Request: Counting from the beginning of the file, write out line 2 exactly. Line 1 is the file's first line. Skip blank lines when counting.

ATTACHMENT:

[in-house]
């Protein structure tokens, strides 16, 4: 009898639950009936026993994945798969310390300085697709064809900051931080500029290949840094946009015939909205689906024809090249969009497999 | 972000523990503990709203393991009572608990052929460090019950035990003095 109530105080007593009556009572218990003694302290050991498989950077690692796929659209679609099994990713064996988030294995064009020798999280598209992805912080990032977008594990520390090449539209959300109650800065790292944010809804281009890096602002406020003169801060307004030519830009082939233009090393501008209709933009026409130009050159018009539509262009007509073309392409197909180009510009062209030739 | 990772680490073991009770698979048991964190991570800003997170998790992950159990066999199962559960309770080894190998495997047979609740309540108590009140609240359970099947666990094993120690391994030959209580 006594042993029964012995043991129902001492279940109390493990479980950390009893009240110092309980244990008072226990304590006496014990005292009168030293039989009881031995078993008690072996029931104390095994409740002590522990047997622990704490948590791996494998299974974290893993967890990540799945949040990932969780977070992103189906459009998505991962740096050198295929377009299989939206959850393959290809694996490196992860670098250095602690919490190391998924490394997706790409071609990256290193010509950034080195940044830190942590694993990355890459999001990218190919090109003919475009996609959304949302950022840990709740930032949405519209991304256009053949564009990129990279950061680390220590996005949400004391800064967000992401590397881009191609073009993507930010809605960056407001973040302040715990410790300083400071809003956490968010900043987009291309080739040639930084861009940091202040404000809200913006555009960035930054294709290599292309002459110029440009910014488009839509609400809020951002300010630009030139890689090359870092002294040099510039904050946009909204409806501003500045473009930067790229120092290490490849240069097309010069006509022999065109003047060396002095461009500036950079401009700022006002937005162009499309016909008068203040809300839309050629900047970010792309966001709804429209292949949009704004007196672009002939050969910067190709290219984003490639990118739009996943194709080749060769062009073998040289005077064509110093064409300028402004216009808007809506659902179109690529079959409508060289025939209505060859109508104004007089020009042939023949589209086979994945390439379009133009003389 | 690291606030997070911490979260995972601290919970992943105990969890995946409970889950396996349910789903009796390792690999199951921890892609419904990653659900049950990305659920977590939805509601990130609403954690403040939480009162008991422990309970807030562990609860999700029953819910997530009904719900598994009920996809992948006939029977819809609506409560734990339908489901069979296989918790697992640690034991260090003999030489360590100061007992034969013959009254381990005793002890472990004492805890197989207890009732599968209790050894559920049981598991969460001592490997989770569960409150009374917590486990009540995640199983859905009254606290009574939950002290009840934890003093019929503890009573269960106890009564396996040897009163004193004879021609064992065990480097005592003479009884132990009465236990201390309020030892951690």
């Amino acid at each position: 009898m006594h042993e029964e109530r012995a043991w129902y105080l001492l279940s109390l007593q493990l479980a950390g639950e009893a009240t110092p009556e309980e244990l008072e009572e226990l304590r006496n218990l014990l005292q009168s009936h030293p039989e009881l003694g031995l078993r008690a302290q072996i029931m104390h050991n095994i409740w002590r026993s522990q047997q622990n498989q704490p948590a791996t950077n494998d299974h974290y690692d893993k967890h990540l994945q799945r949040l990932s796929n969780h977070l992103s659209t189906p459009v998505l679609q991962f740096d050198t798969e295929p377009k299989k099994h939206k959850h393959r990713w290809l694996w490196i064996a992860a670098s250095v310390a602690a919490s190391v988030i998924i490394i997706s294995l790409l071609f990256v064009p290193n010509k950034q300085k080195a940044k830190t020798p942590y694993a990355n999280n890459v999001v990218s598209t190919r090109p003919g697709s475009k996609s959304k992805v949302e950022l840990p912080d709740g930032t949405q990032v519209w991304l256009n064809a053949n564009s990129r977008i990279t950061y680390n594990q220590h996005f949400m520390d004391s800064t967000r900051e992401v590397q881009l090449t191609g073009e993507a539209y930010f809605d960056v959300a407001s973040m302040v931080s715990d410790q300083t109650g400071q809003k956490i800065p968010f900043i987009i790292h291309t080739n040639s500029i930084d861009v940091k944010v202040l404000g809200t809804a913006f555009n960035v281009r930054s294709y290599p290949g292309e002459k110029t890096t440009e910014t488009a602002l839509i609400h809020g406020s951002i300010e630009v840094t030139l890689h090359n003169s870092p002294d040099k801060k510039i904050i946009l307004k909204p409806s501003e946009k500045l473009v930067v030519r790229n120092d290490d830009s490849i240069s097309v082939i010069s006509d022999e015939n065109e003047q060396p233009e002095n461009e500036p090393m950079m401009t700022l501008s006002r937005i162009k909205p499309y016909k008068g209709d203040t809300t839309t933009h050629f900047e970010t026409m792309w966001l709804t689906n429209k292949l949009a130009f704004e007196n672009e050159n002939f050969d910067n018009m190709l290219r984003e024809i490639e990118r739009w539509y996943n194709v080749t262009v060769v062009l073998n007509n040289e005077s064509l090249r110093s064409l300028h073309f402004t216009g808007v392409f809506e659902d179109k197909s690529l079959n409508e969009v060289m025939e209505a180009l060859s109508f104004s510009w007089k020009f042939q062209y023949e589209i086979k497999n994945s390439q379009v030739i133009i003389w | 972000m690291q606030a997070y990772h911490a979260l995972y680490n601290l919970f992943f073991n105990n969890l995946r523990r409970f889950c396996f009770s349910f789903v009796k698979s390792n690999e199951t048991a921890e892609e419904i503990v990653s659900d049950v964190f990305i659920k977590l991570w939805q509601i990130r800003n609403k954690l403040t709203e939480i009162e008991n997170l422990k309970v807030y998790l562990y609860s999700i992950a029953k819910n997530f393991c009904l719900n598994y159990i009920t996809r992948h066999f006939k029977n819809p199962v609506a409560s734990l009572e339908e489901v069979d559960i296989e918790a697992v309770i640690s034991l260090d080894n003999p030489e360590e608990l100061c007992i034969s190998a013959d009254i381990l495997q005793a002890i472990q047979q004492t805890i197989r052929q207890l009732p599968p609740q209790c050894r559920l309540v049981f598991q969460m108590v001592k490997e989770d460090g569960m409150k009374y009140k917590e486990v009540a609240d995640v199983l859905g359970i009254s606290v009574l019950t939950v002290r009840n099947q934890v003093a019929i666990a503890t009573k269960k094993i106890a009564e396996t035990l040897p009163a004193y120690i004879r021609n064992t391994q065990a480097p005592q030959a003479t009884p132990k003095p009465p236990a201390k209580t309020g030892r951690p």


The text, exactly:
């Protein structure tokens, strides 16, 4: 009898639950009936026993994945798969310390300085697709064809900051931080500029290949840094946009015939909205689906024809090249969009497999 | 972000523990503990709203393991009572608990052929460090019950035990003095 109530105080007593009556009572218990003694302290050991498989950077690692796929659209679609099994990713064996988030294995064009020798999280598209992805912080990032977008594990520390090449539209959300109650800065790292944010809804281009890096602002406020003169801060307004030519830009082939233009090393501008209709933009026409130009050159018009539509262009007509073309392409197909180009510009062209030739 | 990772680490073991009770698979048991964190991570800003997170998790992950159990066999199962559960309770080894190998495997047979609740309540108590009140609240359970099947666990094993120690391994030959209580 006594042993029964012995043991129902001492279940109390493990479980950390009893009240110092309980244990008072226990304590006496014990005292009168030293039989009881031995078993008690072996029931104390095994409740002590522990047997622990704490948590791996494998299974974290893993967890990540799945949040990932969780977070992103189906459009998505991962740096050198295929377009299989939206959850393959290809694996490196992860670098250095602690919490190391998924490394997706790409071609990256290193010509950034080195940044830190942590694993990355890459999001990218190919090109003919475009996609959304949302950022840990709740930032949405519209991304256009053949564009990129990279950061680390220590996005949400004391800064967000992401590397881009191609073009993507930010809605960056407001973040302040715990410790300083400071809003956490968010900043987009291309080739040639930084861009940091202040404000809200913006555009960035930054294709290599292309002459110029440009910014488009839509609400809020951002300010630009030139890689090359870092002294040099510039904050946009909204409806501003500045473009930067790229120092290490490849240069097309010069006509022999065109003047060396002095461009500036950079401009700022006002937005162009499309016909008068203040809300839309050629900047970010792309966001709804429209292949949009704004007196672009002939050969910067190709290219984003490639990118739009996943194709080749060769062009073998040289005077064509110093064409300028402004216009808007809506659902179109690529079959409508060289025939209505060859109508104004007089020009042939023949589209086979994945390439379009133009003389 | 690291606030997070911490979260995972601290919970992943105990969890995946409970889950396996349910789903009796390792690999199951921890892609419904990653659900049950990305659920977590939805509601990130609403954690403040939480009162008991422990309970807030562990609860999700029953819910997530009904719900598994009920996809992948006939029977819809609506409560734990339908489901069979296989918790697992640690034991260090003999030489360590100061007992034969013959009254381990005793002890472990004492805890197989207890009732599968209790050894559920049981598991969460001592490997989770569960409150009374917590486990009540995640199983859905009254606290009574939950002290009840934890003093019929503890009573269960106890009564396996040897009163004193004879021609064992065990480097005592003479009884132990009465236990201390309020030892951690």